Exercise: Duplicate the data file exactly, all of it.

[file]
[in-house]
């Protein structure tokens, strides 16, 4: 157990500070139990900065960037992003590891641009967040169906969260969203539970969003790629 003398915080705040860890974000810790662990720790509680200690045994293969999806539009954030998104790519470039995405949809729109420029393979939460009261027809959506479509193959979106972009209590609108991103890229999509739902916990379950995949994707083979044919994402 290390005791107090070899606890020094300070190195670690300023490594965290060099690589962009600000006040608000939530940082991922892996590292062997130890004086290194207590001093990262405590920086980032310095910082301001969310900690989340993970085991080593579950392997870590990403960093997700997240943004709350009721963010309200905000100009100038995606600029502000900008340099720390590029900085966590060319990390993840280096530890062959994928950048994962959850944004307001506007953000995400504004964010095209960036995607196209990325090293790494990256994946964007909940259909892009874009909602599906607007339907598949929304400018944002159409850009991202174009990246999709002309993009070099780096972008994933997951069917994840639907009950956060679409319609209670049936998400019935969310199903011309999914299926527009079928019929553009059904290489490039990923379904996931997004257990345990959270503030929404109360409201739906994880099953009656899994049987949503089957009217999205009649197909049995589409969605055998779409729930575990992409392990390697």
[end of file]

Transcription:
[in-house]
């Protein structure tokens, strides 16, 4: 157990500070139990900065960037992003590891641009967040169906969260969203539970969003790629 003398915080705040860890974000810790662990720790509680200690045994293969999806539009954030998104790519470039995405949809729109420029393979939460009261027809959506479509193959979106972009209590609108991103890229999509739902916990379950995949994707083979044919994402 290390005791107090070899606890020094300070190195670690300023490594965290060099690589962009600000006040608000939530940082991922892996590292062997130890004086290194207590001093990262405590920086980032310095910082301001969310900690989340993970085991080593579950392997870590990403960093997700997240943004709350009721963010309200905000100009100038995606600029502000900008340099720390590029900085966590060319990390993840280096530890062959994928950048994962959850944004307001506007953000995400504004964010095209960036995607196209990325090293790494990256994946964007909940259909892009874009909602599906607007339907598949929304400018944002159409850009991202174009990246999709002309993009070099780096972008994933997951069917994840639907009950956060679409319609209670049936998400019935969310199903011309999914299926527009079928019929553009059904290489490039990923379904996931997004257990345990959270503030929404109360409201739906994880099953009656899994049987949503089957009217999205009649197909049995589409969605055998779409729930575990992409392990390697």